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Organised by the IUSSP Committee on Anthropological Demography
Call for Papers
This workshop is concerned with the production and circulation of population knowledge. The impetus for the workshop derives from a series of questions about the design, implementation and evaluation of population based programmes and from a linked set of questions concerning the role of social processes in fertility change.
We propose to approach the social processes involved in the production and circulation of population knowledge from two directions. On the one hand, we are interested in describing the flows of scientific and policy knowledge from global actors through national programmes to local consumers (see Hodgson and Watkins 1997; Watkins and Hodgson 1998) and the flow of local knowledge to global actors. At the same time, as anthropologists we are interested in examining these flows in the context of recent theories of globalization, culture and social interaction.
Much of the scientific and policy knowledge deployed in population programmes -- knowledge concerning the determinants of fertility and mortality transitions, the design of family planning programmes, AIDS, etc. -- is formulated in global agencies. On the basis of this knowledge, recommendations regarding individual behaviour are formulated : e.g. couples will be better off with smaller families, condoms should be used in extramarital relations. Much effort and expense has been invested in disseminating these recommendations to men and women in developing countries. Yet the dissemination is not direct, from the producer of the knowledge and recommendations to the individuals for whom it is meant. Rather, the knowledge flows through various levels: first national governments and NGOs and then to local clinics before finally reaching the intended audience. This workshop will ask three sets of questions about this process.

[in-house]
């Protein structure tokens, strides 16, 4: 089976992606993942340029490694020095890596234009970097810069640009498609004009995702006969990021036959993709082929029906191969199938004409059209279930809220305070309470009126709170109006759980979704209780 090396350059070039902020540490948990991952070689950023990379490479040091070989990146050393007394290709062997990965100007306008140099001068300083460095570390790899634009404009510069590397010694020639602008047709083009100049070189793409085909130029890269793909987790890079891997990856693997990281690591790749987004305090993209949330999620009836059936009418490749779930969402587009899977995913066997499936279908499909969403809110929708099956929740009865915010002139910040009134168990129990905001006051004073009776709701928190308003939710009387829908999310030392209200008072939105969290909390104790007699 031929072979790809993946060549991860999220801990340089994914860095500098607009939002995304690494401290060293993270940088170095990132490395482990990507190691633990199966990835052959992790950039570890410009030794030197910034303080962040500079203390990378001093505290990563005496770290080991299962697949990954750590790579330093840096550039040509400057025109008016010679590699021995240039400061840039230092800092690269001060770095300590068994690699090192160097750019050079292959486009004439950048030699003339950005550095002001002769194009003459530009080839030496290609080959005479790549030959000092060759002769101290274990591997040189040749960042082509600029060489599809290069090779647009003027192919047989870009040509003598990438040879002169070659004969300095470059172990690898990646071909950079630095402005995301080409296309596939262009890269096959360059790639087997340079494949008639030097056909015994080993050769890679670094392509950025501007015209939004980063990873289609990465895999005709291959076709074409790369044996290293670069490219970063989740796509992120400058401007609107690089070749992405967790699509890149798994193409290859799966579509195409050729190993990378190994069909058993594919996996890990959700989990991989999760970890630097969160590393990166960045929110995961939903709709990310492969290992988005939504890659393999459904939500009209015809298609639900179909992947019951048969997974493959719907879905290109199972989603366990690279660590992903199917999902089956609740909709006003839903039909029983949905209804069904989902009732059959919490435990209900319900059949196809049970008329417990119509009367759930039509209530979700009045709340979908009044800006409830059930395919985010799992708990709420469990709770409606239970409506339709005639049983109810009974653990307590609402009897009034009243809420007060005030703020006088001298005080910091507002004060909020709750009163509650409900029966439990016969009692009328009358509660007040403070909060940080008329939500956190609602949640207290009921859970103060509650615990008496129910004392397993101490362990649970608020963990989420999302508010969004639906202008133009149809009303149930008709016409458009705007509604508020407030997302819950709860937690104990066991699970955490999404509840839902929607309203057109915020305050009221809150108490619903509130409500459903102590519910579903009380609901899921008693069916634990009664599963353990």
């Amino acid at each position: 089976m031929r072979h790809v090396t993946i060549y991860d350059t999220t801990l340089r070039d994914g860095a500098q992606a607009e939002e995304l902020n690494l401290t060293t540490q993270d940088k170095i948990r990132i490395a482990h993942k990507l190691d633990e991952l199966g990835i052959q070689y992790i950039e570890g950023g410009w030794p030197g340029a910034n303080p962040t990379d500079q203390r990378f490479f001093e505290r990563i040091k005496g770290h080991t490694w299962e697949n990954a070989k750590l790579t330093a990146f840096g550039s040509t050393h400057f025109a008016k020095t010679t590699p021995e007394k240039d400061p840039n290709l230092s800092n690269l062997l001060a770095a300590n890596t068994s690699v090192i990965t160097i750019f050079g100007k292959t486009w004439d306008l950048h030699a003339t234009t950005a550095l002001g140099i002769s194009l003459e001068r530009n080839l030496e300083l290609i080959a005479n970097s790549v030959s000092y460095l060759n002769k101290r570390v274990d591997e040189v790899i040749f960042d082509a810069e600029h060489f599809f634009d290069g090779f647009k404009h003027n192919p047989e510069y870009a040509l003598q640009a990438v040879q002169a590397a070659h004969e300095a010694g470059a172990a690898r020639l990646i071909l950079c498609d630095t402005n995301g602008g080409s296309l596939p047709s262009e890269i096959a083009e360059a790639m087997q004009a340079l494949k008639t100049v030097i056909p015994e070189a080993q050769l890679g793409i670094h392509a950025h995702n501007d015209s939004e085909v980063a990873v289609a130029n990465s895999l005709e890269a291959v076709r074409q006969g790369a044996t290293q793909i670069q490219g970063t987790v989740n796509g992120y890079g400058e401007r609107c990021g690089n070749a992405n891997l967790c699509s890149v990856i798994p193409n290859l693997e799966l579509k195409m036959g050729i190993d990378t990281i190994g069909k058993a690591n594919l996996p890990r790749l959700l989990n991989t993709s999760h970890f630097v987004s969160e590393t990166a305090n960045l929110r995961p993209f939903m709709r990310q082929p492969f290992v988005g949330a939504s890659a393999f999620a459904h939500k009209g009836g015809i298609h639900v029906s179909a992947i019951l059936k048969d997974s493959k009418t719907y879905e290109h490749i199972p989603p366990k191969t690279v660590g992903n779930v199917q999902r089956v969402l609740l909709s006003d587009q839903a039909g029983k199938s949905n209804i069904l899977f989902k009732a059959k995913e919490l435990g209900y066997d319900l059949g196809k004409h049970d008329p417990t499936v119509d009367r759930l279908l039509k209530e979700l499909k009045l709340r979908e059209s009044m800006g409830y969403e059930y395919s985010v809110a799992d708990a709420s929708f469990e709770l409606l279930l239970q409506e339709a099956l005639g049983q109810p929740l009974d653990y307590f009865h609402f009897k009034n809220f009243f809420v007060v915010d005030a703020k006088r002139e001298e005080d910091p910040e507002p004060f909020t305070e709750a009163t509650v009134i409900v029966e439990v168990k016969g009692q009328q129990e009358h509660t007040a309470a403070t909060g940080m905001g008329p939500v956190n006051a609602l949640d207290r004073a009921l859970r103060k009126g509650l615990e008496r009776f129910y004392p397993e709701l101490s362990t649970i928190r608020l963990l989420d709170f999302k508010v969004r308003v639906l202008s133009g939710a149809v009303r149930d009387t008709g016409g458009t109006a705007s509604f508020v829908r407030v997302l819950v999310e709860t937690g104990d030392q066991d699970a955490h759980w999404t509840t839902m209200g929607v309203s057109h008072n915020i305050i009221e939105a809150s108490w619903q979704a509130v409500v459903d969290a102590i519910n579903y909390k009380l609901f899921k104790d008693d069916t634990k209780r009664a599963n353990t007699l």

The first set of questions concerns the production of scientific and policy knowledge related to population and its formulation in "best practice" and programme standards (see Barrett 1995, Caldwell and Caldwell 1986, Donaldson 1990, and Harkavy 1995). Much of this work is carried out in or supported by agencies that have a global mandate such as the uN, the WHO and the World Bank and/or national agencies that have a global reach such as uSAID. Some of this knowledge comes from natural scientists : e.g. the development of modern contraceptives and attempts to develop AIDS vaccines. Some comes from social scientists: e.g. efforts to measure the demand for family planning methods or condoms (Mroz et al. 1999) or to explain why women in a high fertility population use modern family planning in ways very different from those expected by the population movement (Bledsoe et al. 1998). And some comes from policy debates such as the 1994 uN Conference on Population and Development. It is clear that the choices made in the design and dissemination of such research -- to concentrate on the development of female rather than male contraceptives, for example, or to implement family planning programmes that largely ignored males -- have enormous consequences. But too little attention has been given to the social process by which such choices are debated and ultimately made. Through what social processes in what global networks are scientific and policy knowledge about population produced and disseminated? Are the global messages identical or are they adapted to different countries and regions?